Malonyl-CoA decarboxylase deficiency
Malonyl-coenzyme A decarboxylase deficiency
Initial symptoms/signs may include:
- Poor feeding
- Lactic acidosis
- Contact the family and evaluate the infant for vomiting, poor feeding, lethargy, ketonuria.
- Provide emergency treatment/referral for evidence of hypoglycemia, acidosis, seizures.
- To confirm the diagnosis, work with the following service(s): see all Newborn Screening Programs services providers (3) in our database.
- For evaluation and ongoing collaborative management, consult the following service(s): Pediatric Medical Genetics, (801-213-3599); See also Services below.
- Educate the family regarding signs, symptoms, and the need for urgent care when the infant becomes ill.
- Support implementation and maintenance of a high carbohydrate, low fat diet with medium chain triglyceride supplements.
- Oral L-carnitine is indicated.
- Prompt treatment of infections/fever/gastroenteritis with IV fluids containing glucose and hospital admission.
- For those identified after irreversible consequences, assist in management, particularly with developmental and educational interventions.
Malonic Aciduria (OMIM)
Extensive review of literature that provides technical information on genetic disorders; Online Mendelian Inheritance in Man site, hosted by Johns Hopkins University.
Malonic Aciduria Fact Sheet (Iowa Dept. of Health) ( 20 KB)
Provides information for parents and professionals.
Genetics in Primary Care Institute (AAP)
The goal of this site is to increase collaboration in the care of children with known or suspected genetic disorders. It includes health supervision guidelines and other useful resources; represents a collaboration among the Health Resources & Services Administration, the Maternal and Child Health Bureau, and the American Academy of Pediatrics.
Malonic Aciduria (Genetics Home Reference)
Excellent, detailed review of condition for patients and families; sponsored by the U.S. National Library of Medicine.
Baby's First Test: Malonic Aciduria (HHS)
Information about early signs, follow-up testing, treatment, causes, accessing care, and expected outcomes. Provides links to support services; supported by the U.S. Department of Health and Human Services.
Organic Acid Oxidation Disorders - Information for Parents (STAR-G)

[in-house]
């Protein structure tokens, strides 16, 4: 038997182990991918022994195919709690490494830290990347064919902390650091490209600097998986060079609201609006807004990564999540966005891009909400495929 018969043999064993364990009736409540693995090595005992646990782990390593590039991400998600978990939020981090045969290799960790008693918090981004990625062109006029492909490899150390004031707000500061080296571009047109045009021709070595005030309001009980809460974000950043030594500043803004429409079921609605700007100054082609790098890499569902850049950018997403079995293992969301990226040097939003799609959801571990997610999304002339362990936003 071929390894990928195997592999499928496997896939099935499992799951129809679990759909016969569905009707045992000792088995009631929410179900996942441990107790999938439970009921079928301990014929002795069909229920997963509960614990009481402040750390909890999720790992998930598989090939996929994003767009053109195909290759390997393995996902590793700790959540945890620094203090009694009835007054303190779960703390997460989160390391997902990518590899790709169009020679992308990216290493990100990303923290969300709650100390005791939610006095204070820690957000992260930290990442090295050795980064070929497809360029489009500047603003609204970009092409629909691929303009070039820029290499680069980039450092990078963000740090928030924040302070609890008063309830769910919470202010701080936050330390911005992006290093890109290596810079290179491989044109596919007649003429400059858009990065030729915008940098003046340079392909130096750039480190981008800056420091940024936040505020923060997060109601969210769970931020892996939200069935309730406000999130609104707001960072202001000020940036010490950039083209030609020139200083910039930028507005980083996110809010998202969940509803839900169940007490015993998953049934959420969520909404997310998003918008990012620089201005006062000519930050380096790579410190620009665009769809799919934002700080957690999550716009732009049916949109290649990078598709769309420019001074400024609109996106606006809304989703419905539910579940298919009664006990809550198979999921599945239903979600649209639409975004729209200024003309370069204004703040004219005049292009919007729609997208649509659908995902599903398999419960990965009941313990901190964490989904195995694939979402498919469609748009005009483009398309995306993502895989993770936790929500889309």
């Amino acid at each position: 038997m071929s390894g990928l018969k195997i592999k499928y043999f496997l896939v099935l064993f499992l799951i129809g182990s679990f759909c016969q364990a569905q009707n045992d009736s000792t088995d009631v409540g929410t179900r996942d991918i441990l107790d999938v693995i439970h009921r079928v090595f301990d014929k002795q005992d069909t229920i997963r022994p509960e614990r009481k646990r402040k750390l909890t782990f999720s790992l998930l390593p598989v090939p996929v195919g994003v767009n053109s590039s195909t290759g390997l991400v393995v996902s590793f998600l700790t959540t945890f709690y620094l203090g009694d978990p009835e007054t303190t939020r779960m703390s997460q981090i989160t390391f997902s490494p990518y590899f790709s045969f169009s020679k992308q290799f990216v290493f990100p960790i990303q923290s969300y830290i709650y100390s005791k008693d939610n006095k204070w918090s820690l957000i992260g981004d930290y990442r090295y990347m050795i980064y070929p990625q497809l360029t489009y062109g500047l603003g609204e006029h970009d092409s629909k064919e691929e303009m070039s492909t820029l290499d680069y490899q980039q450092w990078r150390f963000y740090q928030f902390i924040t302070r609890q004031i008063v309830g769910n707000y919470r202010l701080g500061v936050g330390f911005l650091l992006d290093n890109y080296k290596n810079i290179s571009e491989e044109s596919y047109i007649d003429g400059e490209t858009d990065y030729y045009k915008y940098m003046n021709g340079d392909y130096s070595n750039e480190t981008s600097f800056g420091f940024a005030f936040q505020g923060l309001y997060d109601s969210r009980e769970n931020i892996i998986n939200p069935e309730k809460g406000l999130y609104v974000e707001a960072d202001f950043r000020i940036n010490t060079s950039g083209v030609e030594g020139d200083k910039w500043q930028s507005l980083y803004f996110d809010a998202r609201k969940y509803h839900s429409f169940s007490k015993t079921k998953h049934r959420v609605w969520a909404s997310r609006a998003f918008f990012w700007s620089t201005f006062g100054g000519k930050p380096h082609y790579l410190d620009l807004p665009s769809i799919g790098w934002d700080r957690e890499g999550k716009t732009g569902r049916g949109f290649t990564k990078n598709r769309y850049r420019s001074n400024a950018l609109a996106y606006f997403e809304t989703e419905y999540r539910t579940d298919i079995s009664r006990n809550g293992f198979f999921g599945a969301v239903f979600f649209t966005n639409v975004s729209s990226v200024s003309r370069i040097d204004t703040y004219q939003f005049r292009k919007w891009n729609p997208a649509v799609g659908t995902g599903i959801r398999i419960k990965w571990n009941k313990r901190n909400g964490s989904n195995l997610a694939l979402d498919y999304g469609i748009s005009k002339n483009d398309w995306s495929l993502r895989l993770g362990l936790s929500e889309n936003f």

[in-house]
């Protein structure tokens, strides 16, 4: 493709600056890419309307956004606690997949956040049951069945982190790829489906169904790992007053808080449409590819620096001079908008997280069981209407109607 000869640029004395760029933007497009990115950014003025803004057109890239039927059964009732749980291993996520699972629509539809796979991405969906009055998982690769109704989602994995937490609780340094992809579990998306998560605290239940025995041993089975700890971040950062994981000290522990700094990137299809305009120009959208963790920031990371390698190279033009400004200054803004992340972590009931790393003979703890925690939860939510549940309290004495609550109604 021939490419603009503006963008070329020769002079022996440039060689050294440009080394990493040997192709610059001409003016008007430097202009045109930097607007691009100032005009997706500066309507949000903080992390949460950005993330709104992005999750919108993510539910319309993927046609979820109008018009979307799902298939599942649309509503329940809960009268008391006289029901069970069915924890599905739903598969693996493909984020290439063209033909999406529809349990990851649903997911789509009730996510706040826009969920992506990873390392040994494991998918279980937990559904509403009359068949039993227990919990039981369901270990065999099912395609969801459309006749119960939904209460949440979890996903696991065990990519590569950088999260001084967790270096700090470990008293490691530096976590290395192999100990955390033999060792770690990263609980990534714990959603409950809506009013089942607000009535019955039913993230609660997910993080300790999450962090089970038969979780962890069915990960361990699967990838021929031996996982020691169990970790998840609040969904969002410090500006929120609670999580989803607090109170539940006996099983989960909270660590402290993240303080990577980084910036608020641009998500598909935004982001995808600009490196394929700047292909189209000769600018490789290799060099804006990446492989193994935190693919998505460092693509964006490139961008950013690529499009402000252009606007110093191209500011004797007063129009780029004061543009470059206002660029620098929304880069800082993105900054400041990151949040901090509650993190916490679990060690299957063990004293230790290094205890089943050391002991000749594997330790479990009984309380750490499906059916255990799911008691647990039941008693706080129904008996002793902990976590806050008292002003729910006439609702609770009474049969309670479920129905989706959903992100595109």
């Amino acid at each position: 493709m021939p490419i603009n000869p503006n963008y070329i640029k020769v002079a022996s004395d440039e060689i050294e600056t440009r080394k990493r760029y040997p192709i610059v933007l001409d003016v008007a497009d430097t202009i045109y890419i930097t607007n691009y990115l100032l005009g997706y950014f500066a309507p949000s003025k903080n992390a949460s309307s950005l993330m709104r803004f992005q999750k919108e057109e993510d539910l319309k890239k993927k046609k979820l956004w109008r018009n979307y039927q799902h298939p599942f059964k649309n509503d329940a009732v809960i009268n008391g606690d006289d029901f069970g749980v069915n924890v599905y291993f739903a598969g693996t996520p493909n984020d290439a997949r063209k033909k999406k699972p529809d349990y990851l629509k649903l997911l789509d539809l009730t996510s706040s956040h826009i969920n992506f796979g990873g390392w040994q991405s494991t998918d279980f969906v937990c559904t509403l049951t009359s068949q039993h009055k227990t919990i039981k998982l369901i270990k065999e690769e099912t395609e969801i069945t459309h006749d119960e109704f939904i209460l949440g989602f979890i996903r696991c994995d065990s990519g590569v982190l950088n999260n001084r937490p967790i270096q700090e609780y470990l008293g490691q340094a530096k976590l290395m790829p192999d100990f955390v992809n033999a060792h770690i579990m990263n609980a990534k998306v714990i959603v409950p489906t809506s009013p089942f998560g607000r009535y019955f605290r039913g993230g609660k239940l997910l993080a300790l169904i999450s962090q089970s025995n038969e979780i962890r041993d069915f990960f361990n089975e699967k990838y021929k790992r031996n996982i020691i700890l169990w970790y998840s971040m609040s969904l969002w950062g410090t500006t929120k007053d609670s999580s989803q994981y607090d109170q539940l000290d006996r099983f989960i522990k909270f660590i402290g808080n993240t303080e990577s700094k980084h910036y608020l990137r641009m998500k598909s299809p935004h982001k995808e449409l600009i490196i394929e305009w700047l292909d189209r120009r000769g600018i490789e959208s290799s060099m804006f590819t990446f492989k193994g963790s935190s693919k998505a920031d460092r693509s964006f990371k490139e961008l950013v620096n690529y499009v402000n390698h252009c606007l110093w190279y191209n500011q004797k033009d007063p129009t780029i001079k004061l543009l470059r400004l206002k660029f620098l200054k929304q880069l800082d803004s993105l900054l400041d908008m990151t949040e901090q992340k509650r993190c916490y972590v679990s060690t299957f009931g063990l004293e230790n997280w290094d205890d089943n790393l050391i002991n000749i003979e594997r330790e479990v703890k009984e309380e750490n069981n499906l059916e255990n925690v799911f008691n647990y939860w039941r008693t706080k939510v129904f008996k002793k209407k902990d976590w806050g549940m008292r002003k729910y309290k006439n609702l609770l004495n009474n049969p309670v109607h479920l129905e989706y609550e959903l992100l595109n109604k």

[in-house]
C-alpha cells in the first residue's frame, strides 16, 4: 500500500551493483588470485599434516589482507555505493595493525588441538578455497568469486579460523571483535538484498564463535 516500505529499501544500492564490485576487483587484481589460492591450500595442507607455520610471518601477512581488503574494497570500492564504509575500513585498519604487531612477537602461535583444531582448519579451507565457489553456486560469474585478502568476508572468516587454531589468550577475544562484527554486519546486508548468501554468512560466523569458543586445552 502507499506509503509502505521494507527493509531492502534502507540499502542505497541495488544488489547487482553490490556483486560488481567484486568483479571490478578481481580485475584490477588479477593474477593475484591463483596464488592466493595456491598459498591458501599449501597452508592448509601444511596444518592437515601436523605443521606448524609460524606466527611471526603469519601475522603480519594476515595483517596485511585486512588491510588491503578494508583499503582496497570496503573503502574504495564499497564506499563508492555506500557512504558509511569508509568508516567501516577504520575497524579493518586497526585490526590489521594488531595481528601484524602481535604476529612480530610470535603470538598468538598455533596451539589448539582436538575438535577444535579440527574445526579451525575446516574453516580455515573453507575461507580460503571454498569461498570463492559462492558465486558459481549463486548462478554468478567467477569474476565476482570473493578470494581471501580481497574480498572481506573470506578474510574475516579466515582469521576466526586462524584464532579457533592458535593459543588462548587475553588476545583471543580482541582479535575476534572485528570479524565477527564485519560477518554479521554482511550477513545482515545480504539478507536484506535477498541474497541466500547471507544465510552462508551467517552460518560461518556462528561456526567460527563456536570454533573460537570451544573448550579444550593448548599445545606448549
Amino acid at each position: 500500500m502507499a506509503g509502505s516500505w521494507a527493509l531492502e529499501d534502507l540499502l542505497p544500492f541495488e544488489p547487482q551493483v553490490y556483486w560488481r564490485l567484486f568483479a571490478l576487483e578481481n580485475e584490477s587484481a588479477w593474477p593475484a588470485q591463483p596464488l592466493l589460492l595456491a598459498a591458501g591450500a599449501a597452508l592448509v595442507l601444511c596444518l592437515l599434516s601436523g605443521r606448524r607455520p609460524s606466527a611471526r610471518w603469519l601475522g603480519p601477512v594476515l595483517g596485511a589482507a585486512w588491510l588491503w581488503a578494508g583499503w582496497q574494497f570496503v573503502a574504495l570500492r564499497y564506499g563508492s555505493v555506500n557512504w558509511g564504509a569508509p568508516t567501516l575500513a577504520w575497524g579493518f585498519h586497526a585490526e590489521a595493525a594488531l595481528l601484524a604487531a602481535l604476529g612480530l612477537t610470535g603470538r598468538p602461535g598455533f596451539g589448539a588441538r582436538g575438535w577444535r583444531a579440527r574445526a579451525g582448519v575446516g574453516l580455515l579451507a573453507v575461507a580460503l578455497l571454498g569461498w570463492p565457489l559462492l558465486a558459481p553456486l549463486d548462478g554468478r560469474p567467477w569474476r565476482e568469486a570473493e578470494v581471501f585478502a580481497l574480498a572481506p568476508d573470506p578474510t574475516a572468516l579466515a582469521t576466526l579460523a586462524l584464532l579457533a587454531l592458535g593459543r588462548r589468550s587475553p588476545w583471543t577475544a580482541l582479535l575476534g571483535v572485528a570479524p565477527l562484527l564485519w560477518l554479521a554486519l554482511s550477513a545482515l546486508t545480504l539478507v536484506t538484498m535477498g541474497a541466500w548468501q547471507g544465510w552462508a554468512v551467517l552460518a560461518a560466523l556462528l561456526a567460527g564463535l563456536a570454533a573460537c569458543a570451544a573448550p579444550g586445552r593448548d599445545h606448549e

A fact sheet, written by a genetic counselor and reviewed by metabolic and genetic specialists, for families who have received an initial diagnosis of a newborn disorder; Screening, Technology and Research in Genetics.
Organic Acidemia Association (OAA)
A nonprofit organization that provides information, newsletters, calendars of events, connections with other parents, a listserv, a discussion board, and nutrition and recipe ideas.
National Newborn Screening and Global Resource Center (NNSGRC)
Provides information about each state's newborn screening programs; sponsored by the University of Texas Health Science Center at San Antonio, Department of Pediatrics.
ACT Sheet for Malonic Aciduria (Elevated C3-DC) (ACMG) ( 347 KB)
Contains short-term recommendations for clinical follow-up of the newborn who has screened positive; American College of Medical Genetics.
Confirmatory Algorithm for Malonic Aciduria (Elevated C3-DC) (ACMG) ( 53 KB)
Resource for clinicians to help confirm diagnosis; American College of Medical Genetics.
See all Newborn Screening Programs services providers (3) in our database.
See all Pediatric Genetics services providers (5) in our database.
For other services related to this condition, browse our Services categories or search our database.
Footitt EJ, Stafford J, Dixon M, Burch M, Jakobs C, Salomons GS, Cleary MA.
Use of a long-chain triglyceride-restricted/medium-chain triglyceride-supplemented diet in a case of malonyl-CoA decarboxylase deficiency with cardiomyopathy.
J Inherit Metab Dis. 2010. PubMed abstract
Malonic aciduria, is a rare inborn error of metabolism characterised by a variable phenotype of developmental delay, seizures, cardiomyopathy and acidosis. This case of malonic aciduria with cardiomyopathy demonstrates improvement in cardiac function attributable to LCT-restricted/MCT-supplemented diet.
|Reviewing Author:||Nicola Longo, MD, PhD - 3/2011|
|Content Last Updated:||4/2011|
Wightman PJ, Santer R, Ribes A, Dougherty F, McGill N, Thorburn DR, FitzPatrick DR.
MLYCD mutation analysis: evidence for protein mistargeting as a cause of MLYCD deficiency.
Hum Mutat. 2003;22(4):288-300. PubMed abstract